Academia Sinica Institute of Astronomy & Astrophysics
中央研究院天文及天文物理研究所
Go Back
Activity > Colloquium

Colloquiums and Seminars(2019)

ASIAA Colloquium is usually held on Wednesdays at 2:20-3:20 pm in Room 1203 of the Astronomy-Mathematics Building, NTU. All scientists are welcome to attend. Seminars on more specialized topics are also held on a regular basis.

The ASIAA-NTU joint colloquium series aims to bring to the physics/astronomy/cosmology community in ASIAA/NTU world renown researchers who will talk about the forefront development of physical sciences.

Contact: Colloquium Committee (talks_replace2@_asiaa.sinica.edu.tw)

NEXT Seminar: 2019-01-22 Tue 11:00~12:00 [R1203]
Speaker:Seog-Tae Han
Topic:A development of compact triple band receiver for millimeter-wave radio astronomy
Abstract:We have developed a compact triple-band receiver which enables simultaneous observations in the three frequency intervals K(18–26 GHz) band, Q(35–50 GHz) band, and W(85–115 GHz) band. The quasi-optics design enables the triple-band receiver to fit into a single cryostat with some of the mirrors and dichroic filters outside the cryostat. The total receiver system is 600 mm(W) x 980 mm(L) x 370 mm(H) including the optical circuit. When compared with the present KVN optical bench of size 2600 mm x 2300 mm x 60 mm, the system is significantly more compact and is tailorable for use in telescopes with a small receiver cabin. The receiver performance and test observation results will be presented. We have shown that it is possible to design a quasi-optical circuit that has simultaneous observation capability for three or four frequency bands for millimeter and sub-millimeter receivers. Ultimately, this concept may lead to development of much more compact multi-frequency receiver systems for mm-wave and sub-mm radio telescopes.
NEXT Colloquium: 2019-01-23 Wed 14:20~15:20 [R1203]
Speaker:Tomohisa Kawashima
Topic:Black hole shadow and relativistic jet image in M87
Abstract:he Event Horizon Telescope (EHT) is a very long baseline interferometry (VLBI) array aiming for imaging black hole (BH) shadows on event horizon scales, and exploring fundamental properties of BHs as well as physics of accretion flows/relativistic jets. M87 is one of the prime target of EHT, because the expected diameter of the black hole shadow is larger than the beam size of EHT. Theoretical studies of BH shadow and relevant disk-jet images are very important to estimate the mass and spin of black holes and to reveal the physics of accretion flow and launching mechanism of relativistic jets. We have recently developed a new general relativistic radiative transfer (GRRT) code and have carried out calculations of the black hole shadow in M87, assuming a simple model of accretion flow or disk-jet model based on GRMHD simulations (Nakamura et al. 2018 and in prep.). Based on the simple accretion flow model, we have newly found that the BH spin can be constrained by measuring the dark-crescent feature which appears in the rapidly spinng BHs. We also introduce our recent GRRT calculation results of disk-jet models based on GRMHD simulations from horizon to mili-arcsecond scale (i.e., one thousand gravitational radius scale). The resultant image shows the limb-brightened jet far from the black hole, that is consistent with the VLBI observation images.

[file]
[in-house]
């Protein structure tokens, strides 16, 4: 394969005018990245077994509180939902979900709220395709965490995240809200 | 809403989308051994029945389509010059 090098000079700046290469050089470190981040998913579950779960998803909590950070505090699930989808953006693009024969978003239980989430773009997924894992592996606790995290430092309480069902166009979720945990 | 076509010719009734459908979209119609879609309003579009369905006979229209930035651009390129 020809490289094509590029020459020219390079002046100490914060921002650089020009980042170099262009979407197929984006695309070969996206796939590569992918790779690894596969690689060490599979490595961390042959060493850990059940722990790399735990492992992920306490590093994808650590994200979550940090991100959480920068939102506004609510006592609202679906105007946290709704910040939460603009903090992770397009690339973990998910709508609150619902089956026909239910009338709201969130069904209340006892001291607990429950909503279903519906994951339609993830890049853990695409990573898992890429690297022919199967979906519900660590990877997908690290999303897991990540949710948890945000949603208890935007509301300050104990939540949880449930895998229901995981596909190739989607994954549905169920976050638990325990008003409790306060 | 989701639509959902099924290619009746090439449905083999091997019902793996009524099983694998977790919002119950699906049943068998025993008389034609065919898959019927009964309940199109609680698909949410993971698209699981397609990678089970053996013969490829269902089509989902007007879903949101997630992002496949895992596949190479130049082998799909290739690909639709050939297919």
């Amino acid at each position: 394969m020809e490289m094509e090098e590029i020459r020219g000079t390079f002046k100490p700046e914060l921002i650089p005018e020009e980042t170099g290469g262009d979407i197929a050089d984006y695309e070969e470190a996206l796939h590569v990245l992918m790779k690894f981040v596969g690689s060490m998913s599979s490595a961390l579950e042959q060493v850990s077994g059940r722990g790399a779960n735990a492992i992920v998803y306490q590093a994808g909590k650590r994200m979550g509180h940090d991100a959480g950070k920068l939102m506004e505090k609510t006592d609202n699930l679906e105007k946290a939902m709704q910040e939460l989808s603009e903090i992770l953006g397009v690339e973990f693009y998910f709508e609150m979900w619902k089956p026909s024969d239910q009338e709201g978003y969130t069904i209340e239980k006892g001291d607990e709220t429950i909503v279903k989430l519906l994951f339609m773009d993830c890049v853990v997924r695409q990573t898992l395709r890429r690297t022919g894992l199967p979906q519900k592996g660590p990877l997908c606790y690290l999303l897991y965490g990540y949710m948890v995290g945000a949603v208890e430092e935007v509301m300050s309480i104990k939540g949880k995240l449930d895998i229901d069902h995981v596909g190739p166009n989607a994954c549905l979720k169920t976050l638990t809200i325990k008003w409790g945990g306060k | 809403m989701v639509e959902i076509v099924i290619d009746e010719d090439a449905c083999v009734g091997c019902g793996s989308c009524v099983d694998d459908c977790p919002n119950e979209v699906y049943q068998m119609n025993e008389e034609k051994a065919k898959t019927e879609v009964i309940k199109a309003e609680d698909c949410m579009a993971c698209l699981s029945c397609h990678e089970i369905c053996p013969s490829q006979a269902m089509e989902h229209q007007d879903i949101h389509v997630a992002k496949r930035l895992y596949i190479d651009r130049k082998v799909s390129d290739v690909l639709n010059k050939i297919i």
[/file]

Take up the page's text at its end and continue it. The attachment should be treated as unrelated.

No. Time/Place Speaker Topic / Abstract
download PDF: download talk PDF file
12019-07-17 Wed
14:20~15:20
R1203
Satoshi Ohashi
[RIKEN]
*Colloquium*
22019-07-10 Wed
14:20~15:20
R1203
Frank Eisenhauer
[MPE]
*Colloquium*
The present science/technical achievements of VLTI and future prospects
Abstract

TBA

32019-07-03 Wed
14:20~15:20
R1203
Yusuke Tsukamoto
[Kagoshima University]
*Colloquium*
42019-06-26 Wed
14:20~15:20
R1203
Sara Sadavoy
[CfA]
*Colloquium*
52019-06-12 Wed
14:20~15:20
R1203
Abdurrouf
[ASIAA]
*Colloquium*
TBA
Abstract

TBA

62019-05-29 Wed
14:20~15:20
R1203
Albert Zijlstra
[Jodrell Bank Centre for Astrophysics, University of Manchester]
*Colloquium*
TBA
72019-05-22 Wed
14:20~15:20
R1203
Thavisha Dharmawardena
[ASIAA]
*Colloquium*
82019-05-15 Wed
14:20~15:20
R1203
Di Li
[NAOC]
*Colloquium*
Present science/technical achievements of the Five hundred meter Aperture Spherical Telescope and future prospects
Abstract

TBA

92019-05-08 Wed
14:20~15:20
R1203
Bo Zhao
[MPE]
*Colloquium*
102019-04-24 Wed
14:20~15:20
R1203
Martin Bureau
[Oxford]
*Colloquium*
WISDOM: Probing Supermassive Black Holes and their Immediate Environments with ALMA
Abstract

I will present key results from the mm-Wave Interferometric Survey of Dark Object Masses (WISDOM), a high resolution survey of molecular gas in galaxy nuclei. First, I will show that CO can be used to easily and accurately measure the mass of the supermassive black holes lurking at galaxy centres. I will discuss substantial ongoing efforts to do this, and present many spectacular new ALMA measurements, the latest of which rival the best black hole measurements to date. This opens the way to literally hundreds of measurements across the Hubble sequence (in both active and non-active galaxies) with a unique method. Second, I will briefly show how the same data allow to study the spatially-resolved properties of the giant molecular clouds in all the galaxies studied. This will yield cloud censuses in non-local galaxies (including early-type galaxies) for the first time, providing a new tool to understand and contrast the star formation efficiency across galaxies. Already, it appears that basic cloud properties are not universal and vary systematically along the Hubble sequence, contrary to long-held assumptions.

112019-04-10 Wed
14:20~15:20
R1203
Yuji Matsumoto
[ASIAA]
*Colloquium*
122019-04-03 Wed
14:20~15:20
R1203
Tien-Hao Hsieh
[ASIAA]
*Colloquium*
132019-03-27 Wed
14:20~15:20
R1203
Qing Bo Ma
[Guizhou Normal University]
*Colloquium*
142019-03-20 Wed
14:20~15:20
R1203
Kathryn Volk
[University of Arizona]
*Colloquium*
152019-03-14 Thu
14:20~15:20
R1203
Annalisa Pillepich
[MPIA]
*Colloquium*
162019-03-06 Wed
14:20~15:20
R1203
Wen-Pin Hsieh
[ASIES]
*Colloquium*
A journey to the Earth and icy bodies’ interiors
Abstract